Thursday, April 27, 2000

Clearcreek zoning ordeal ended


Man battled township over homestead

By Sheila McLaughlin
The Cincinnati Enquirer

        LEBANON — A 71-year-old Clearcreek Township man at odds with zoning officials for almost a decade over a ramshackle stockade he built on Bunnell Hill Road is finally off the hook.

        Judge Neal Bronson ruled Wednesday that William Redmon had sufficiently cleaned up the property and torn down illegal roofing that covered much of the compound, as well as catwalks and lookout towers.

        Even though the case was closed, Mr. Redmon said he was soured by the ordeal that started around 1991.

        “I wouldn't give a quarter to live out there if I wasn't already there,” Mr. Redmon said after the hearing in Warren County Common Pleas Court.

        “They've been tearing my liberty all to hell.”

        Mr. Redmon maintained he built the structures and walled in the compound for safety after beer bottles were thrown through his front window and his porch light was shot out.

        The property is surrounded by 10-foot walls and fences patched with plastic, metal and other salvage material.

        Those structures can stay because they were built before zoning laws prohibited them in the 1970s.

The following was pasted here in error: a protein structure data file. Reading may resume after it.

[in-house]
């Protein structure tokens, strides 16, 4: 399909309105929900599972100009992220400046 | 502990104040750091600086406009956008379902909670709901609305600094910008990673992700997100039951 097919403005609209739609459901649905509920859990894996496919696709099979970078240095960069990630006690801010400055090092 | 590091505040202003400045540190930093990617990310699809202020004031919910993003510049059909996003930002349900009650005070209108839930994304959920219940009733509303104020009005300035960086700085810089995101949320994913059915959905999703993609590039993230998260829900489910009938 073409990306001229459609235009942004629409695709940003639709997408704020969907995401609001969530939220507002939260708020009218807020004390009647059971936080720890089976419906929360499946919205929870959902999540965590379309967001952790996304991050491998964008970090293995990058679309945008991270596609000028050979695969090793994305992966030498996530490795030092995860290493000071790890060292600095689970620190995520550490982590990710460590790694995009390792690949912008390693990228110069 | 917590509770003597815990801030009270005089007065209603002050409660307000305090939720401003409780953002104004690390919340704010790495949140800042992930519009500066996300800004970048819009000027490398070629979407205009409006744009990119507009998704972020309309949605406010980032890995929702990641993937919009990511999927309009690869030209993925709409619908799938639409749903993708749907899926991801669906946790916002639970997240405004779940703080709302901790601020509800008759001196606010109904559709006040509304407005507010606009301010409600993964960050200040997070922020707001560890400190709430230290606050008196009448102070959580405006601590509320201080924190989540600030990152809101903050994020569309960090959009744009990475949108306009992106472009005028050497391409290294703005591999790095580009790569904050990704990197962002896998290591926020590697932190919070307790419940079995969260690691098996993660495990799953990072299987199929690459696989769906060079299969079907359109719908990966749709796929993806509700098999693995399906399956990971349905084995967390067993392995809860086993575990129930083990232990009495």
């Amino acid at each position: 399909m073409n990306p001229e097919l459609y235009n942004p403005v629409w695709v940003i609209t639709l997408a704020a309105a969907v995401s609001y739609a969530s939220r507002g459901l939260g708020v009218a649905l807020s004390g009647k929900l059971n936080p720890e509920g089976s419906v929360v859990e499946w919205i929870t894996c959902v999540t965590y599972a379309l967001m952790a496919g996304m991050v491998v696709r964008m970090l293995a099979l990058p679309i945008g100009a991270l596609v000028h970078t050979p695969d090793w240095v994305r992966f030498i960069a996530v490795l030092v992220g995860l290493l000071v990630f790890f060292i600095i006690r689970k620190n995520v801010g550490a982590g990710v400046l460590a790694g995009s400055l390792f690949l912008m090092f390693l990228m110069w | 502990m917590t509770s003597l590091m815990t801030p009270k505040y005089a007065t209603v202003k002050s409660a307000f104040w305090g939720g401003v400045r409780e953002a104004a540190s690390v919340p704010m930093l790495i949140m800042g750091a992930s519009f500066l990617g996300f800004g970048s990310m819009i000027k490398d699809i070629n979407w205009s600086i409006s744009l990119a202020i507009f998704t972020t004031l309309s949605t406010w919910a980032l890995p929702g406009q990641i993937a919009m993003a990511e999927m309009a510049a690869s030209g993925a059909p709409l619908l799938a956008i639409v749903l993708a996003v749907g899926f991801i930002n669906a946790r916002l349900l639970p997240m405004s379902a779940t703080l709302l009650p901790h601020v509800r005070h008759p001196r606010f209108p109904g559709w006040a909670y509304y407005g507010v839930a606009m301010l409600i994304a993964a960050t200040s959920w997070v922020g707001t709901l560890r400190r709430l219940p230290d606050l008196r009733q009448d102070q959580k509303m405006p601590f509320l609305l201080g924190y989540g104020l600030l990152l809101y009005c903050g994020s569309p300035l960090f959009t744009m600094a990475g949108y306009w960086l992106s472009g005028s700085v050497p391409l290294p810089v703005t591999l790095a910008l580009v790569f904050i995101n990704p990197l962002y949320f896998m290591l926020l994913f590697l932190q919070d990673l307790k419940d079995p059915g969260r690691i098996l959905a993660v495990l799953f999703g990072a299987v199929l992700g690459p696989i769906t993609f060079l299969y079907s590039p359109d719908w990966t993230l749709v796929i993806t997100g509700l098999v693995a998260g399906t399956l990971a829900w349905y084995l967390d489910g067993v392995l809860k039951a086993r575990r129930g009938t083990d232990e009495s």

Clearcreek Township officials said Wednesday that if the judge is satisfied, they are ready to leave Mr. Redmon alone — unless he builds anything else that violates the township's zoning code.

        “The neighbors keep us pretty well posted,” Township Administrator Dennis Pickett said.

        The latest court battle over conditions on Mr. Redmon's property started in 1997, when Judge Bronson, acting on complaints from the township, ordered Mr. Redmon to remove everything but the original house, garage and fence.

        Enforcement of the order was postponed until last spring, after Mr. Redmon exhausted his appeals.

        In August, Judge Bronson found Mr. Redmon was in contempt of the clean-up order and again ordered him to dismantle the illegal structures or face fines of $100 a day for each day the property was out of compliance.

       



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